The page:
On Western Philosophy, Cannibal Capitalism and Hunger

By Zahid Zamri

In this period of “new normal,” I had the opportunity to attend three Zoom webinars organised by the Department of English, Jamia Millia Islamia, New Delhi, India. Headed by Professor Simi Malhotra, these webinars are part of the Distinguished Lecture Series supported by the India’s Ministry of Education under the SPARC (Scheme for Promotion of Academic and Research Collaboration) programme in collaboration with the University of Würzburg, Germany.

The first lecture I attended was by Simon Critchley entitled “Pandemic Mysticism.” Critchley is the Hans Jonas Professor of Philosophy at the New School for Social Research in New York, USA. Basically, he talked about the increasing of mystic-oriented thinking by individuals as a result of seclusionary act and inability to go out from their houses due to the quarantine policy during the pandemic.

Nonetheless, of interest, among others, is when he acknowledged that since the Enlightenment the Western philosophy has been pushing away mysticism from philosophy, and this does not happen in Islamic philosophy. He then quoted the works on Sufism by Muslim philosophers. Such dismissals of religion from philosophy worried him as it is counterproductive and a loss for the Western philosophy and its convention since the beginning of the Enlightenment. This reminds me of Professor Dr. Mohd Kamal Hassan’s argument that the Western civilisation is actually a falling civilisation due to its rejection of religious ethos for the last 300 years.

Next I attended Nancy Fraser’s “The Covid Pandemic: A Perfect Storm of Capitalist Irrationality and Injustice”.  Fraser is the Henry A. and Louis Loeb Professor from the same institution as Crithcley. In her lecture, she reiterated that it is non-other than the structure of global capitalism that contributes to all sorts of predicaments faced by humanity e.g. public health issues, fascism, terrorism and enviromental problems. Only by changing this capitalistic structure and opting to other alternatives will give us the solutions for these issues.

Hence, in relation to the question of seeking for alternative, my question to her was: “With the subsumption of every (im)material “thing” to global capitalism, do you think that theoretical products by postcolonial or indigenous socio-political thoughts may contribute to an effective counter-hegemonic project?” She then responded by referring to the ecological and anti-colonial movements in the Global South which for her certainly can contribute to our effort in looking for the alternative to the hegemonic – what she called as – “cannibal capitalism.”

Last but not least, I attended Vijay Prashad’s “Dilemmas of Humanity”. He is the Executive Director of Tricontinental: Institute of Social Research, an international research institute based in Argentina, Brazil, India and South Africa. In his lecture, Prashad, who is also an Indian historian-activist, journalist, and former professor of international studies at the Trinity College, Connecticut, USA, stressed on the problems of hunger across the world particularly surrounding New Delhi.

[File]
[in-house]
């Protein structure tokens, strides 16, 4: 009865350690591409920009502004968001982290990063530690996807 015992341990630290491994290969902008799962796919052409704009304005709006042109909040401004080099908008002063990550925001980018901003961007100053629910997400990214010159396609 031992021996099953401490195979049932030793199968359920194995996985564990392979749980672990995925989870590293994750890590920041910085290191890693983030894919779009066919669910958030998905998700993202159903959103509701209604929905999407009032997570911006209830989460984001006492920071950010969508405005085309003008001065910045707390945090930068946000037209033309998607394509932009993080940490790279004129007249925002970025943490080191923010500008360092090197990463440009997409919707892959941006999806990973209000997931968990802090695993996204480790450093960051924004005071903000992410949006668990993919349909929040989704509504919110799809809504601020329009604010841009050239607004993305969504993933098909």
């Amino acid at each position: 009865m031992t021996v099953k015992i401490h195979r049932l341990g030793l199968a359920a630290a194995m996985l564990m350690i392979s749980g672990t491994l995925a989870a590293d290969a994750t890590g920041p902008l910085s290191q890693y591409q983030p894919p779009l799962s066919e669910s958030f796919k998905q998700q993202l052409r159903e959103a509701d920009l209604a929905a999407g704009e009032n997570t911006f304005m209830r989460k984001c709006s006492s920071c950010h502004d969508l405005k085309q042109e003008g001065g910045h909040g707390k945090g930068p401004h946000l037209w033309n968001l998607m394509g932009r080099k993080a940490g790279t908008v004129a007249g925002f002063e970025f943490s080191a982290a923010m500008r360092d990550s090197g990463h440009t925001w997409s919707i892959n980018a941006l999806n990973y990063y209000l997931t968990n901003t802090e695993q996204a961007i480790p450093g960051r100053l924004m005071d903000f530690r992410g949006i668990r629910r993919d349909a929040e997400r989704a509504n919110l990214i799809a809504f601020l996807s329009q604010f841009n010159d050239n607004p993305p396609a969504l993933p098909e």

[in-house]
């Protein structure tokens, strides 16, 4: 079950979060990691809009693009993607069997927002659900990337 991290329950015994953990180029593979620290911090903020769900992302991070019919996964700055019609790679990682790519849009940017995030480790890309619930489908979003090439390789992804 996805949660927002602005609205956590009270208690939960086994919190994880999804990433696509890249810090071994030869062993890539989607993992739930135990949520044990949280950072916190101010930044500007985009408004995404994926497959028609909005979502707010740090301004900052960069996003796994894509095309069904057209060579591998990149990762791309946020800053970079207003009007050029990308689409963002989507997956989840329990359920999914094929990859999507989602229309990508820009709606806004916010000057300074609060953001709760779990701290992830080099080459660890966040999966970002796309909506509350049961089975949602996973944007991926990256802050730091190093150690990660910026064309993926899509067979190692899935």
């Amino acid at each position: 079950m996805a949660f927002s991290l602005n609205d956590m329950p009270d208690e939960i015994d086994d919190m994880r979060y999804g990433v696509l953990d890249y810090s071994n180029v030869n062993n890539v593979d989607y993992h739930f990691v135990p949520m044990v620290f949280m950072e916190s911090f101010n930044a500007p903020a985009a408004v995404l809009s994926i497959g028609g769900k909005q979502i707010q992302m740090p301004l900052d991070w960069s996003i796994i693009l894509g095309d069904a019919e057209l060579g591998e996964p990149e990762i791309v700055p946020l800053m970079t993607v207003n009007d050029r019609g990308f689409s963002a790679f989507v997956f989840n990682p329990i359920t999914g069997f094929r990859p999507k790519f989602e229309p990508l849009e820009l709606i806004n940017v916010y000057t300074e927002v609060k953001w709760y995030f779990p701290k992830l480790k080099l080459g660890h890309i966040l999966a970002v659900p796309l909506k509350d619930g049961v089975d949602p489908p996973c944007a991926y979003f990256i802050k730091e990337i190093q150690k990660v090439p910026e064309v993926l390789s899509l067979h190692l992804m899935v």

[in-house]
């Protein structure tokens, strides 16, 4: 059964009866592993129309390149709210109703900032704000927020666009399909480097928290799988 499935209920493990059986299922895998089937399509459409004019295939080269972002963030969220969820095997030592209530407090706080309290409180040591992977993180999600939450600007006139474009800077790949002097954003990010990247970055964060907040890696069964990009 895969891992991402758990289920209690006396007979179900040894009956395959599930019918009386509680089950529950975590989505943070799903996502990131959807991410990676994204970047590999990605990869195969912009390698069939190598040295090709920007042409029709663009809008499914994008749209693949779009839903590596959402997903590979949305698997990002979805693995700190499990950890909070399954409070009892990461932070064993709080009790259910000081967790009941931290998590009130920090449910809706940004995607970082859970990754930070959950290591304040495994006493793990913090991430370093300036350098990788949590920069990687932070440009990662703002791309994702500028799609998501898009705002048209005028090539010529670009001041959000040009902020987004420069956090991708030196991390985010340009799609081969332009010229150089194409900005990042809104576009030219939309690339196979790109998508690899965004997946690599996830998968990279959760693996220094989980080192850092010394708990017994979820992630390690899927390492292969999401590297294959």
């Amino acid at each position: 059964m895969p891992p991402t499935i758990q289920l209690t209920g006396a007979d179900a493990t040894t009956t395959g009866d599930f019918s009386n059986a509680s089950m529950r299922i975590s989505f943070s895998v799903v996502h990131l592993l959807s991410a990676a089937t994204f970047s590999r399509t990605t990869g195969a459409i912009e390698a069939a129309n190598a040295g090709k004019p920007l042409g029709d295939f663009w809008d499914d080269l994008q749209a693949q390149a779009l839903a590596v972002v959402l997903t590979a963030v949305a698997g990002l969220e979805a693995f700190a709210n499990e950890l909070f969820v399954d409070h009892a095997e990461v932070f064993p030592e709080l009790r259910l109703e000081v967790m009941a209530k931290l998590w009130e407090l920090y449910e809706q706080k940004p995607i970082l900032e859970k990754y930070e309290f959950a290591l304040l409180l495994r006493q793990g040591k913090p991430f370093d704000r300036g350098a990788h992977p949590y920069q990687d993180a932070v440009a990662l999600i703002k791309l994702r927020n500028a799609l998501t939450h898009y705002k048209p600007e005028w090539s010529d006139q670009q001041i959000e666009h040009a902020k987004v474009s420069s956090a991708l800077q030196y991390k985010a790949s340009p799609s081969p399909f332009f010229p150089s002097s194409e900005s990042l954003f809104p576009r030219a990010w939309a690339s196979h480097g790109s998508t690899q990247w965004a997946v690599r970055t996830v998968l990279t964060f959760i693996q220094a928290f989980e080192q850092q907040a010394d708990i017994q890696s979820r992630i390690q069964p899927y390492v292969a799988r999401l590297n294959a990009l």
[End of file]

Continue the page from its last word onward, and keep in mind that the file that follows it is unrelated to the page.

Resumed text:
He described how a hungry child simply could not concentrate on learning because of the noise in the children’s head – like the vrooming sound of a truck – that keeps on sounding due to the empty stomach. He also stressed on the huge amount of food waste from hotels, restaurants and houses of the elite class which the hungry could not get access to due to the socio-economic gap and dispossession of money. Money, according to him, has been fetishised which in turn prevents the hungry from getting basic needs such as food.

In addition, he highlighted that actually these poor people they do not even ask for such lavish, hotel-made foods. For them it is enough to have Sattu (a basic dish made of flour and cereals) and plain water as their daily meals. To make matters worse, he further explained that due to such suppressing circumstances, these poor people have been used to the death of their children due to starvation and they have developed a culture where they disregard their children’s names and their deaths as for them these children will simply reborn i.e. reincarnate by karma, etc. Besides, he also pointed out the oppressions faced by Muslims across India and the efforts that have been done by the surrounding community to protest on such suppressions.

Above all, among the insights that we can derived from these lectures are, as Muslims we actually have the recognition from the Western civilisation that we have been successful in fusing and not separating religion with our reasoning capacity. This has been lacking in the Western philosophy and its convention for hundreds of years. Such a void has created the feeling of longingness and awareness among the Western philosophers that religion is a vital factor in advancing any philosophical, theoretical and scientific projects.

Therefore, we must believe that our approach is the best approach that will lead us to success. Hence, we should be proud of this and do our best to prove our relevance. Nevertheless, as we can see still there are many issues faced by Muslims and humanity as a whole that need to be resolved.

Problems created by cannibal capitalism that leads to hunger, political, social and ecological problems must not be overlooked by Muslim scholars. Hence, Muslim scholars must be able to see the bigger picture and must not be disillusioned by these merely symptomatic problems which are actually created by the main systemic-structural factor namely the global capitalist mode of production.***

(Dr. Zahid Zamri is Assistant Professor in the Department of Political Science and Coordinator of Islamisation, KIRKHS, IIUM) 

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